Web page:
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Selling with Kids

Selling a home for ANYONE is a difficult, complicated, time-consuming and often very emotional process. Adding kids, especially young or school-aged kids, can add an even more stress-producing factor (for you AND them!).

After years of seeing people do it right, and do it wrong, here are a few tips to getting through the process with the fewest tears and yelling!

Photo by HiveBoxx on Unsplash

Stage Appropriately 

You have kids, but not everyone does. Knowing your target audience is EVERYTHING with home staging, with or without adding kids in. For the average home buyer, they either have kids or are thinking of having kids in the future. Unless you have a condo or are catering to older audiences, its not a bad thing to show off the fact you have kids. Continuing to have a play room or toy storage in the family room can be a positive thing - it shows that there is room for those things that people may be planning for. (But don't repurpose rooms. If you turned your dining room into a playroom, its time to turn it back in a home for table and chairs)

However, like all staging, you are't showing off how your home currently works. People like to view homes with the vision of how they wish they could live!
Even if the entire finished basement is a play area, it doesn't need be swamped with toys! You want buyers to not just see "Oh, here's a place to put tons of toys". You want them to see "Wow, if we lived here, the kids would be confined to that corner and their toys would be orderly organized over there and we would be so happy!"

If you don't know how and where is too much, bring in a professional stager or ask a well-informed-agent!

Organization is Everything 

But what do you do with all of that stuff?!
Take the time to edit, edit, edit.
If your 5 year old still has baby toys, winter clothes and about 1400 books in their room, its a safe bet that you can put those in a tupperware storage, or donation box, and put in storage, the new house, or nicely organized in your basement/attic. Take a really, hard look at what your child needs/plays with right now and over the next 3 months. Anything else can get packed up! (Probably smart to do the packing when they aren't looking though...)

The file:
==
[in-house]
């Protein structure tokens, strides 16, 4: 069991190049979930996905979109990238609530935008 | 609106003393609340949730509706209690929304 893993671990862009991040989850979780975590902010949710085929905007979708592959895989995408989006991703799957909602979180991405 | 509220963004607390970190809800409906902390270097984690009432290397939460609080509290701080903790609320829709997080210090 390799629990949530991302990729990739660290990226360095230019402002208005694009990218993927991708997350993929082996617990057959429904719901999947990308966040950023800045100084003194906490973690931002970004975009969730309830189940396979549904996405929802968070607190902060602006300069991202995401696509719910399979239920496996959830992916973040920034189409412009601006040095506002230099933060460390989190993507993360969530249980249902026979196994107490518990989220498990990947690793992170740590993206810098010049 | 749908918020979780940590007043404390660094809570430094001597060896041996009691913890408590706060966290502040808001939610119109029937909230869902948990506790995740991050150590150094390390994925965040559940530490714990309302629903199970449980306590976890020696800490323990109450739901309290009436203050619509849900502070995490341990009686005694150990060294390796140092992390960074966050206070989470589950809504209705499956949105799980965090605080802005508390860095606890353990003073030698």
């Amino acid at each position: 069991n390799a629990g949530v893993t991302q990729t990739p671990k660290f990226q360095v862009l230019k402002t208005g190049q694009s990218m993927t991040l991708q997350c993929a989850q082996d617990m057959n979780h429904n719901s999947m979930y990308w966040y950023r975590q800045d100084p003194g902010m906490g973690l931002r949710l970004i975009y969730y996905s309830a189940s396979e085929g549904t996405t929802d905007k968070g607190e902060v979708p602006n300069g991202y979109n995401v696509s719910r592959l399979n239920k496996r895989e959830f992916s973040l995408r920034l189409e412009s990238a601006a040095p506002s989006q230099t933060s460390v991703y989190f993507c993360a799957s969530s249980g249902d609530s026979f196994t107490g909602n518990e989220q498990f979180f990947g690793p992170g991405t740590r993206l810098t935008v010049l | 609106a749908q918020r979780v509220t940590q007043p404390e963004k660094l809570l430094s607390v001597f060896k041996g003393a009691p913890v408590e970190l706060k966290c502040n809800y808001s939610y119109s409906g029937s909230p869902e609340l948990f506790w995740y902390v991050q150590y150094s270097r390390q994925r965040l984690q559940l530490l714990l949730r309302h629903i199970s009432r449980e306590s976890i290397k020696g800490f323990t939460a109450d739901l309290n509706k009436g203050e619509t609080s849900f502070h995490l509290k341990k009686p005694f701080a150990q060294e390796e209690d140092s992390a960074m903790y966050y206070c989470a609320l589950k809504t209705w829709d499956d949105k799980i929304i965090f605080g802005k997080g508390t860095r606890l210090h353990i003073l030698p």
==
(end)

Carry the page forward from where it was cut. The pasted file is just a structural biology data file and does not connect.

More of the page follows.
Organizing the rest of the house is even more important. Making sure the kitchen counters aren't covered with kid cups and bottle driers and keeping toy storage in the living room to a covered box/cabinet, is key for making your home look not just well staged, but organized and clean.

Also, making sure EVERYTHING has a home (homework, papers, coloring materials, loose toys, etc) will make it easier to clean up for showings. If you have toys around the house you were hoping you could just throw in a closet, cleaning up before showings will prove annoying and difficult every time. If your toys/stuff has an organized "home", you can take the time to straighten up at the end of every day in an efficient manner.

Get them Involved 

Regardless of age, whether your kids are 2 or 12, they know something big is about to happen and it will take an emotional toll. Begin talking with them well in advance of listing your home about the possibility of finding a new home and moving.
Buy little ones books to help discuss the topic.
Focus on the positive aspects of a move, like getting to pick out and decorate a new room (or not share a room with a sibling!). If you are moving closer to family, talk about all the fun stuff you'll get to do.
Ideally, take time to look at new homes with your kids in advance of listing so they get the physical experience of feeling a new space.